As Henry Grabar writes today in Slate, Aetna has now joined the parade of big companies leaving Connecticut — an exodus that includes General Electric and UBS.
The culprit: High taxes, right?
Well, not necessarily.
If high taxes were the problem, why did UBS move to Manhattan?
Why did General Electric move to “Taxachusetts”?
And why, Grabar asks, do millionaires “relocate less than everyone else and don’t seem to respond predictably to different tax regimes”?
The bigger problem, Grabar argues, is that Connecticut is neither a tax haven, nor a Sun Belt destination, nor the home of a mega-metropolis.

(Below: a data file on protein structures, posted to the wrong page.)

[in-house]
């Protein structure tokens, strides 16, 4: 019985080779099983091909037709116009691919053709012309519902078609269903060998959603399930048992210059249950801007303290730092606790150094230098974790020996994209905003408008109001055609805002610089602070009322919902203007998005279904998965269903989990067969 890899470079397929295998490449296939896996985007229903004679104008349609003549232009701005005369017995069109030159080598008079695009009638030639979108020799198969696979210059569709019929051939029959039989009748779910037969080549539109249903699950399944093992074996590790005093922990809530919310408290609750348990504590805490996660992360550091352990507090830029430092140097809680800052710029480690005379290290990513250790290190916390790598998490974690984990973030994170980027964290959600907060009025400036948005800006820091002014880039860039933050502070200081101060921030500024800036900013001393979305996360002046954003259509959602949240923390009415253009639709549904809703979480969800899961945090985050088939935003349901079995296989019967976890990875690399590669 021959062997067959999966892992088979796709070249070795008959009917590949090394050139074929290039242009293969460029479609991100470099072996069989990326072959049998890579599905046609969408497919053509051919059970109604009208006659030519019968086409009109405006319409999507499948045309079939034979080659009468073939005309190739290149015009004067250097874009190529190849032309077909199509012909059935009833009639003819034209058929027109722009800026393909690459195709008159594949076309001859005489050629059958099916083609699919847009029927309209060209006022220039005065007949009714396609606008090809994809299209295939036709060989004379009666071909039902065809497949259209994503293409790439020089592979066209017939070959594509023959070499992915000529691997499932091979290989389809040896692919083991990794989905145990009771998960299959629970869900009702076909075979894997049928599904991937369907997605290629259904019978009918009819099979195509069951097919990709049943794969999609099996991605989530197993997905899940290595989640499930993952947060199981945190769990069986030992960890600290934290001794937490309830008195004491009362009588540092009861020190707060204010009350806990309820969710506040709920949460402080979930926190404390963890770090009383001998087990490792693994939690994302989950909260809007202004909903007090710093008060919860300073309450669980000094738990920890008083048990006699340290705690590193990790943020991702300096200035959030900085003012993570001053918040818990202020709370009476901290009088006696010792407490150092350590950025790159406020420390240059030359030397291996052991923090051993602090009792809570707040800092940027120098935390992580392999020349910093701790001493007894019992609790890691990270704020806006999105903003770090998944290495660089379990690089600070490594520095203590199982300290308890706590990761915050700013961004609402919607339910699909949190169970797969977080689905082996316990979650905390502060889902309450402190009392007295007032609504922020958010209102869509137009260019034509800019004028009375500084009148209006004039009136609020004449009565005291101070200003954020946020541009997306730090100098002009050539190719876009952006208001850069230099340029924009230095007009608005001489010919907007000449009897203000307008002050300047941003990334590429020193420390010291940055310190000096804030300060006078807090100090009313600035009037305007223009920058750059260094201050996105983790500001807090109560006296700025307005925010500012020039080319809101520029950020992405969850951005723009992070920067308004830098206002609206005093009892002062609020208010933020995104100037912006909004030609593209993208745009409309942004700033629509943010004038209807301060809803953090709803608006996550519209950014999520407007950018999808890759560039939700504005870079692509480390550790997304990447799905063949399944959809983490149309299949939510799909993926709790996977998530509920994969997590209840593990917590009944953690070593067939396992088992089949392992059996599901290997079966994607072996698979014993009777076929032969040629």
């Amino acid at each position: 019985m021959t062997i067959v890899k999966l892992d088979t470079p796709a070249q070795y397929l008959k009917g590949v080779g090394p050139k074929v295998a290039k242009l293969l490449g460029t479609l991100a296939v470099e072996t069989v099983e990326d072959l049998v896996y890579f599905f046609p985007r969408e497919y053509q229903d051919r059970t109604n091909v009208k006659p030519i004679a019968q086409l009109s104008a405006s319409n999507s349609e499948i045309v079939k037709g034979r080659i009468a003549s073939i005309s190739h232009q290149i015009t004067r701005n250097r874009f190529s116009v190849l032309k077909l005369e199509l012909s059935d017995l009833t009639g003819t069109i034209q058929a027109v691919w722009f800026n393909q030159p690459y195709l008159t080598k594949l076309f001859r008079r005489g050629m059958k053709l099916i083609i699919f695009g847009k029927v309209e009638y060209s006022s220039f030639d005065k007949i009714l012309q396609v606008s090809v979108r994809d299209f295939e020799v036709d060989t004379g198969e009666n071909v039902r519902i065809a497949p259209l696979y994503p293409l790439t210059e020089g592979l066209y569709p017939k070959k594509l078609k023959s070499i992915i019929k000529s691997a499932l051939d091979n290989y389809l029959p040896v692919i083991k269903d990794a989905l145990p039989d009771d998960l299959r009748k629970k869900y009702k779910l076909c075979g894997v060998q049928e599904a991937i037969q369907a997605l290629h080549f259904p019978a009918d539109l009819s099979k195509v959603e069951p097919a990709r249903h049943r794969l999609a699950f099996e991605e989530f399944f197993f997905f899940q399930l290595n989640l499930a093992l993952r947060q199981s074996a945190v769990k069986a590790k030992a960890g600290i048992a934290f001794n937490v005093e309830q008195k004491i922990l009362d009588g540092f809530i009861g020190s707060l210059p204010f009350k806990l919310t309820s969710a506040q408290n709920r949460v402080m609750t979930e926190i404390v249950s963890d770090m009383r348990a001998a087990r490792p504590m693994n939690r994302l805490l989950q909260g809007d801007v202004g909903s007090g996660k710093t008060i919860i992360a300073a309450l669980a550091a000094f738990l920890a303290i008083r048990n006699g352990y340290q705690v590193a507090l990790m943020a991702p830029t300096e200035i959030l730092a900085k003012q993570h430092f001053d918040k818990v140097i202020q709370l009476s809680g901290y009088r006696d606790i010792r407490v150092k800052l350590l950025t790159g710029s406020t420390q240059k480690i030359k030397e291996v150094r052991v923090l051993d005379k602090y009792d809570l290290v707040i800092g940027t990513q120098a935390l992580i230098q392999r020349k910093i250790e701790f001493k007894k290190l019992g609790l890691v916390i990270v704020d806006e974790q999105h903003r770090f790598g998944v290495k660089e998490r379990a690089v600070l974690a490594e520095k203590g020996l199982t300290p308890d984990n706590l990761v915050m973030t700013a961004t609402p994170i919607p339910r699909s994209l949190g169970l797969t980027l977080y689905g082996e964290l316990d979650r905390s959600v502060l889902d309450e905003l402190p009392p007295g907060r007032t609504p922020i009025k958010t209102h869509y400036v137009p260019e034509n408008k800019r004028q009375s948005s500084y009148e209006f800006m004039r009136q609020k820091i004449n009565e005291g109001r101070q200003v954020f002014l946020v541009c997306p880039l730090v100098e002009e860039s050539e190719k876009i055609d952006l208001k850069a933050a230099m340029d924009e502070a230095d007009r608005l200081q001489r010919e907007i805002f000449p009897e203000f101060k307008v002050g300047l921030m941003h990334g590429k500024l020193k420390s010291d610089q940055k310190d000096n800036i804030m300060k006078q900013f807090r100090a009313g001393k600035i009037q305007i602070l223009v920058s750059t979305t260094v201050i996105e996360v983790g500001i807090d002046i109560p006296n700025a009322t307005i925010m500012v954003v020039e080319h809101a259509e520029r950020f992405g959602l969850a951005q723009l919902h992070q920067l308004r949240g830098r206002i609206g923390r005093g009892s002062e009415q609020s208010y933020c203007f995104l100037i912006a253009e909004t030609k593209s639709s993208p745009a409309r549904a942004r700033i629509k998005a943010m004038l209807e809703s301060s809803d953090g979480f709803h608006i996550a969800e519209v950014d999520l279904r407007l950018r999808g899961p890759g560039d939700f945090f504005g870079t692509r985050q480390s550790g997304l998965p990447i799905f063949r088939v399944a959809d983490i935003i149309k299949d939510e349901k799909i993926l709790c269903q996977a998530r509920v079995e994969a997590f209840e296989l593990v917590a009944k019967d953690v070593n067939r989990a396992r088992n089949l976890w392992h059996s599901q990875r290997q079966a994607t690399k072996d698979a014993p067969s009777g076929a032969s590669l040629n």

“Connecticut’s real problem,” he writes, “was that it took a kind of middle road: It doesn’t have the sunny days of Arizona, the regulatory nonchalance of Alabama, or the environmental degradation of Louisiana. But it also doesn’t have a Boston, a Seattle, or a Minneapolis.”
Meanwhile, Hillsborough County, Florida, is one of the top 10 fastest-growing counties in the United States. An average of about 80 people move to Hillsborough County every day.